The BRICS group is comprised of Brazil, Russia, India, China, and South Africa. In recent years, it has emerged as a formidable force in the global economic landscape to reshape global dynamics. The economic clout of Brazil, Russia, India, China, and South Africa has not only strengthened but has also paved the way for changing political dynamics on a global scale.
The BRICS influence extends further as new members, including Argentina, Egypt, Ethiopia, Iran, Saudi Arabia, and the UAE, are set to join this formidable Global South economic alliance in January. This expansion marks a significant step towards a more inclusive and powerful economic consortium.
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A Bloomberg report on November 3, 2023, underscores the undeniable growth, revealing a staggering 56% increase in trade among the founding members from 2017 to 2022, reaching a remarkable “$422 billion worth of turnover” last year alone.
BRICS Shifts Global Dynamic
In 2023, BRICS experienced a positive year, primarily attributed to US sanctions on Russia. This compelled Moscow to look southward for new markets, particularly for its natural gas and petroleum products. If the current growth trajectory persists, the expanded BRICS is poised to independently contribute to almost half of the global economic output by 2040.
To make this more understandable, upcoming data indicates that in the coming years, BRICS will effectively double the economic share of the G7 group. Until recently, the G7’s economic influence defined global trends in both growth and decline.
This unequivocally signifies a fundamental shift in the center of global economic fortunes, inevitably leading to a change in global political dynamics. As smaller economies prepare to join the BRICS, their aspiration is to be part of a robust economic engine.
Traditionally, the world was governed by Western economic institutions operating on two sets of rules: one for Western states, based on mutual benefits and cooperation, and another for the Global South, centered on control, hegemony, and occasionally coercion. BRICS has recognized this disparity. The group acknowledges that Western institutions are not prepared to engage with Global South countries based on economic balance and equality. Rather than pleading, they have chosen to construct their alternative economic structure, thereby fully liberating their nations from the conditions imposed by the International Monetary Fund, the World Bank, and similar entities.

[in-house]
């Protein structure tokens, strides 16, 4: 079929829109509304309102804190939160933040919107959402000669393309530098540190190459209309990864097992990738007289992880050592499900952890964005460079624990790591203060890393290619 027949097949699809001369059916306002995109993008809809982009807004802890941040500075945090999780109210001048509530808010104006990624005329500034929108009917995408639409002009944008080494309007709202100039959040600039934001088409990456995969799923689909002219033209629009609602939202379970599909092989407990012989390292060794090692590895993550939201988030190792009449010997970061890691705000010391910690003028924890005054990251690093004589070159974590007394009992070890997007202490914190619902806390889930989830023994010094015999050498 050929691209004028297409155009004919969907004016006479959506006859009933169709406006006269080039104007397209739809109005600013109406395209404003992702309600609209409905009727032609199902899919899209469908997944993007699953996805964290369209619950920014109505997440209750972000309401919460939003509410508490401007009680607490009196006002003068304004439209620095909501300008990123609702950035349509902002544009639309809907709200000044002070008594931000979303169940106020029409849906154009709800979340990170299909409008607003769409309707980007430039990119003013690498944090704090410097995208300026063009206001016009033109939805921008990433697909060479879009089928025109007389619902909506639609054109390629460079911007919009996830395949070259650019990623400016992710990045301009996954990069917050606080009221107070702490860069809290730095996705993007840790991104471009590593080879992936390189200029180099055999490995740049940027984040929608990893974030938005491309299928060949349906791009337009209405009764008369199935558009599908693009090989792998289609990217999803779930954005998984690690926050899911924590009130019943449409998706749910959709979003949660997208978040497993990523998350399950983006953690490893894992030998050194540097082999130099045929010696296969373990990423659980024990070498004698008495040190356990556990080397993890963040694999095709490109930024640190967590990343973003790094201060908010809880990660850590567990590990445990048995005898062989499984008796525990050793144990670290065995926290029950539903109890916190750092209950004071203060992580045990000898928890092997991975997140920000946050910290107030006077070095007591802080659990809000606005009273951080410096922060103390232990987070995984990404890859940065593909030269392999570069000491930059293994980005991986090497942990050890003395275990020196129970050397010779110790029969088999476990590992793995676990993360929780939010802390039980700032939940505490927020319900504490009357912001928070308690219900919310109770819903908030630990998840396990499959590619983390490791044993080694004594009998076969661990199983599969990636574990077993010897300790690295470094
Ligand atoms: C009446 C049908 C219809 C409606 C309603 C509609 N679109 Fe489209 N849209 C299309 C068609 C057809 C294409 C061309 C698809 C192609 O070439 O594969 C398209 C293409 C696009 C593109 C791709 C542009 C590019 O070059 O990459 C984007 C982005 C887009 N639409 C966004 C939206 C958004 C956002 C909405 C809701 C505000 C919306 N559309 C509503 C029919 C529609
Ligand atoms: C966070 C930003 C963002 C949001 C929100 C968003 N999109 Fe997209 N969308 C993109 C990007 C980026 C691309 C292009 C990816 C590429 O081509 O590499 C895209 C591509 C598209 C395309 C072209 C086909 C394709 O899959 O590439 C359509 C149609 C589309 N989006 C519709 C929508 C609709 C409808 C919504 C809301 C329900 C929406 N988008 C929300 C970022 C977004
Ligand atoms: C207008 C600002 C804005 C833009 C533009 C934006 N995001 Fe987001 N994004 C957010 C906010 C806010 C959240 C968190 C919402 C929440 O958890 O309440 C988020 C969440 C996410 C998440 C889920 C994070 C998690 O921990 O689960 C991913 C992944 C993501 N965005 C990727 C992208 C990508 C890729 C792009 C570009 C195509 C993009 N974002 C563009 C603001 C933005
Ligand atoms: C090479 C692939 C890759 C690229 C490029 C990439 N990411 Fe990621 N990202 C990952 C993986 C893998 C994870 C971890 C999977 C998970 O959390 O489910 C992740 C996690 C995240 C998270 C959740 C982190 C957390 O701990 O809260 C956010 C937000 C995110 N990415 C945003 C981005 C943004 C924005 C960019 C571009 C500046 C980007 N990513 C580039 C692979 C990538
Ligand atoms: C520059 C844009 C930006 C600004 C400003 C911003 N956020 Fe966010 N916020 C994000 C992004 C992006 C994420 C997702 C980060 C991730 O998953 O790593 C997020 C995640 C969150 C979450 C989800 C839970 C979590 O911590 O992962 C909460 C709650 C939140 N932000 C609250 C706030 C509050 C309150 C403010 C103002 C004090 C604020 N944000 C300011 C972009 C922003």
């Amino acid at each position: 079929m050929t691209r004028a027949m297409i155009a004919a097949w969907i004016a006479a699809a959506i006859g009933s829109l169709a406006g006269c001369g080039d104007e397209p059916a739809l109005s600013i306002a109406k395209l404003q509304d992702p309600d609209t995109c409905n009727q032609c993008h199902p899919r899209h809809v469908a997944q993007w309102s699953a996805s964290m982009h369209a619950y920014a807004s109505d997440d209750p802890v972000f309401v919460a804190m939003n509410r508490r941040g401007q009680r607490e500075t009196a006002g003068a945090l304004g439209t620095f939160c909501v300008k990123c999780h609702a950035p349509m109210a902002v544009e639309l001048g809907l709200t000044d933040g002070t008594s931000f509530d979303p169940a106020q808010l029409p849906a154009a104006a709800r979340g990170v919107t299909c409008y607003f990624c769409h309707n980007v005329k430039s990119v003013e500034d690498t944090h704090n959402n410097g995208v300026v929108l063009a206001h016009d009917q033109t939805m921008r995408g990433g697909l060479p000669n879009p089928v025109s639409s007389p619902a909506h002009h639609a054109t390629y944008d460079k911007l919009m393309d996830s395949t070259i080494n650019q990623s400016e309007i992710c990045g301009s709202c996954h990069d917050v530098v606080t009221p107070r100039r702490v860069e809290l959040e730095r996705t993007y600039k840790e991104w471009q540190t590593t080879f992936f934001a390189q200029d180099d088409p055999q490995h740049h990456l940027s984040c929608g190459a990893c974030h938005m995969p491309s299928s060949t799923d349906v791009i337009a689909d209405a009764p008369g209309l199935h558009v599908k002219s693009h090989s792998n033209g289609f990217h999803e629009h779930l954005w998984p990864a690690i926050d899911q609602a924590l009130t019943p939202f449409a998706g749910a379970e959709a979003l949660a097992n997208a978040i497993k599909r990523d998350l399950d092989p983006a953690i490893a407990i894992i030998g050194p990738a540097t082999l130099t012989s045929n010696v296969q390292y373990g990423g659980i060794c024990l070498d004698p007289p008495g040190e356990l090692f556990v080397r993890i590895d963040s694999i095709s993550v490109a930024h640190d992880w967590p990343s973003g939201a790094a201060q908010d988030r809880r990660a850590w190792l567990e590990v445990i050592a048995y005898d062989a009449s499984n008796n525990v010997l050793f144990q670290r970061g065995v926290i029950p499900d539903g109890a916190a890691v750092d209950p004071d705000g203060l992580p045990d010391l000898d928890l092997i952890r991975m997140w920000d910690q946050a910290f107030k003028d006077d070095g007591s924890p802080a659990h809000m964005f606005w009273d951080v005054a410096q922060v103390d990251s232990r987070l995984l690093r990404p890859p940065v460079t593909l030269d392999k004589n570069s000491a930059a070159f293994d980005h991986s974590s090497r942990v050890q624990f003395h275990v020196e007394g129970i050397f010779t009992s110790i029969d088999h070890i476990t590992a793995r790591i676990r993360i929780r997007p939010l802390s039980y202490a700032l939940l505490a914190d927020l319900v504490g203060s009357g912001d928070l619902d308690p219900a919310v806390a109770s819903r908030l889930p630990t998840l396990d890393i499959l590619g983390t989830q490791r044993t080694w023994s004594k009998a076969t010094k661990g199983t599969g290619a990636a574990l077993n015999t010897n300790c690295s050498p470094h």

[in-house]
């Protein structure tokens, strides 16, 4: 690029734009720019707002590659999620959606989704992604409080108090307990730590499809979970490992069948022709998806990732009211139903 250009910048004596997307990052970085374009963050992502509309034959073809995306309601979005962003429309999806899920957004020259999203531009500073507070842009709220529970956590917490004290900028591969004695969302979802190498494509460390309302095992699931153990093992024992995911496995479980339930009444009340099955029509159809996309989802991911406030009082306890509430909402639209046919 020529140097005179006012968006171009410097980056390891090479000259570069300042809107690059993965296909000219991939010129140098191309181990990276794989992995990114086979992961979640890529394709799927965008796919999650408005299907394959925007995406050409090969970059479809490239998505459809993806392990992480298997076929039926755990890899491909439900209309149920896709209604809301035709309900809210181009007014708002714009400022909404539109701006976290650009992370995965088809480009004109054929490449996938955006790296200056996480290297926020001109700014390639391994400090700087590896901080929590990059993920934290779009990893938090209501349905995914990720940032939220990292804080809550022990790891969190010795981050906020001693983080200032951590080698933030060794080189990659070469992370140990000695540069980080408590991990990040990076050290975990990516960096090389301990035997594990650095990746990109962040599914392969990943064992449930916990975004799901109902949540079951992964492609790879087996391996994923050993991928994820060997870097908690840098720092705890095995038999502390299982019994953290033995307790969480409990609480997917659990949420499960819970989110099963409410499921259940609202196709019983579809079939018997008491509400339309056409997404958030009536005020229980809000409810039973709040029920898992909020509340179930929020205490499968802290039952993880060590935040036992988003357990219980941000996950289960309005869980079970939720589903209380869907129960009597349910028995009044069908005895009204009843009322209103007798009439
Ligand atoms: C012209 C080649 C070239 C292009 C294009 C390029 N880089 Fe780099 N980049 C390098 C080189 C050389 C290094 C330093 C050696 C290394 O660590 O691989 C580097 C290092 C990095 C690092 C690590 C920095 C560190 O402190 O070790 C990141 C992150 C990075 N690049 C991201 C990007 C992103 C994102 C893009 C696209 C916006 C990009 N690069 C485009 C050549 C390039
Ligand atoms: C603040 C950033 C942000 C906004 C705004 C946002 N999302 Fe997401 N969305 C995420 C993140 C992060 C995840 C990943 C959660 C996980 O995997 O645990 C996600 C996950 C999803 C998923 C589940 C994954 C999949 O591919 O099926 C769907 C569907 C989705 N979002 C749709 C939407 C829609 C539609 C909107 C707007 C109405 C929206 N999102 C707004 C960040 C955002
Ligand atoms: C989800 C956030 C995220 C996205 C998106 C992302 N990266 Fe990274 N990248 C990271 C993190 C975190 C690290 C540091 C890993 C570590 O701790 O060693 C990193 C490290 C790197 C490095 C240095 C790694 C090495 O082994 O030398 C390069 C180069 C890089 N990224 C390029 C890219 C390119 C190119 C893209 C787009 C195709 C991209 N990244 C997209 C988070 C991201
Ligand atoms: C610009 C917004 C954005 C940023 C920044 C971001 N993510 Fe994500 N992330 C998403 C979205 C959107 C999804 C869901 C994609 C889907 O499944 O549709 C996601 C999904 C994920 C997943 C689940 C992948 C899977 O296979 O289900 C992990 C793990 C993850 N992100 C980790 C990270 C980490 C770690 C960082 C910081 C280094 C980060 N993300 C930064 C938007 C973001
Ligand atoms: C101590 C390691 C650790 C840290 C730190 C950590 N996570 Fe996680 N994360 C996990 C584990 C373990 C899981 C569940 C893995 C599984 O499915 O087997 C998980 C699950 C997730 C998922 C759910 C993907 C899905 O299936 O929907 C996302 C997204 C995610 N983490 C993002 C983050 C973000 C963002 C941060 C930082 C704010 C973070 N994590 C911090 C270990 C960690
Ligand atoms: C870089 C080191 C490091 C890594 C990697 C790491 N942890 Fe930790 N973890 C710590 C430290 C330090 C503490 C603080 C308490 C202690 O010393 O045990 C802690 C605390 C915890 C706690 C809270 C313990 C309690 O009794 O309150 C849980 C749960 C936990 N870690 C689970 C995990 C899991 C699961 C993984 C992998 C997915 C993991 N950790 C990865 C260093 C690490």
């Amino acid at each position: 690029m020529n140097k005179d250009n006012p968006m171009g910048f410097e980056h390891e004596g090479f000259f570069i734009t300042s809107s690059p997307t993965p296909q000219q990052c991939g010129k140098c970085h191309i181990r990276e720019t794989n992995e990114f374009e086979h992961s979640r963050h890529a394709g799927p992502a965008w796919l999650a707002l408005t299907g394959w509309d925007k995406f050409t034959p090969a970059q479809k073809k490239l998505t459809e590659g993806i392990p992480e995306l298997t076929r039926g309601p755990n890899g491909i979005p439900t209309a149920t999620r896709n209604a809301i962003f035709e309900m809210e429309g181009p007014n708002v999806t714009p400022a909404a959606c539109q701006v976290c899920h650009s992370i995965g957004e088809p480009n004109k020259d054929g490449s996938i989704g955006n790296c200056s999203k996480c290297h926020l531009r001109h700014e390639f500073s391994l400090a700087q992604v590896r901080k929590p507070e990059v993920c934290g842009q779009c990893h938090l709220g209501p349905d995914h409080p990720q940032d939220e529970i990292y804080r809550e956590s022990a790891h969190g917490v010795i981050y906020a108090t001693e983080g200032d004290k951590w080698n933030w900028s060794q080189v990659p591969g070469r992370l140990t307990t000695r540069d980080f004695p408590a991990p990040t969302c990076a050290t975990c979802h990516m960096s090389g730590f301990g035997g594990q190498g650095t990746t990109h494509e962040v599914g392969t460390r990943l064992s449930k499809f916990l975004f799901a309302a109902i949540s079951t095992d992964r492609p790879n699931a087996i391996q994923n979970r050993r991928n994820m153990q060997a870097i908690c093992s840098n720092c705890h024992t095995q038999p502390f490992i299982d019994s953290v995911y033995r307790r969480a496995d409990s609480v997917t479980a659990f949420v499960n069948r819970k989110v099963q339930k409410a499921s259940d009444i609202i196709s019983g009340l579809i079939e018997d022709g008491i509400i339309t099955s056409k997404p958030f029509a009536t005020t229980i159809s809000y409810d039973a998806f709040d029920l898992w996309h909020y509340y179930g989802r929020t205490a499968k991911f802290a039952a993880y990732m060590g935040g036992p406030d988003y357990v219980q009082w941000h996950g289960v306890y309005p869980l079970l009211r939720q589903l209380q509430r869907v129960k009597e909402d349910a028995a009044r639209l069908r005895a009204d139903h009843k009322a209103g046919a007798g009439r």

World Bank and IMF vs BRICS
Since 2009, BRICS nations have initiated efforts that contest the prevailing US-led financial system and global order. These efforts encompass establishing the New Development Bank (NDB) as an alternative to the World Bank and the IMF, and introducing the BRICS Payment System (BPS) to lessen reliance on the US-dominated SWIFT.
Recent financial reports indicate that BRICS has become the world’s largest bloc in terms of gross domestic product (GDP), contributing 31.5% to the global GDP. This surpasses the G7, which contributes 30.7%. The International Monetary Fund (IMF) and World Bank are known for tying their monetary support, especially to countries in the Global South, to political conditions. While they often justify these conditions in the name of human rights and democracy, the underlying motivation is often linked to privatization and opening markets for foreign investors, primarily Western corporations.
As BRICS continues to strengthen, it possesses the potential to assist less affluent countries without imposing a self-serving political agenda. This stands in contrast to the indirect manipulation and control of local economies that often accompany the support from the IMF and World Bank.
In the face of inflation affecting many Western nations, leading to slower economic growth and social unrest, countries in the Global South view this as an opportunity to forge their own economic alternatives. Consequently, entities like BRICS are evolving beyond being solely economic institutions, signaling a shift towards broader socio-economic considerations.
BRICS vs Predatory Capitalism
For a shift in this relationship to occur, BRICS would need to function as the primary defense against the West’s superior approach to the Global South.
While European Union Foreign Policy chief Josep Borrell’s statement that “Europe is a garden” and “the rest of the world is a jungle” wasn’t specifically made in an economic context in October 2022, the sentiment holds true irrespective of the context.
Although the potential of the Global South extends beyond BRICS, this influential new platform instills much hope for a fundamental shift in the relationship between the West and the rest of the world.
BRICS is not merely wishful thinking or hype; it is a tangible force reshaping the world order. As the alliance expands and experiments with alternative economic structures, there is a palpable sense of hope that a fundamental change in the relationship between the Global South and the West is not only possible but inevitable. The wave of change initiated by BRICS may well be the catalyst for a more equitable and balanced global economic future.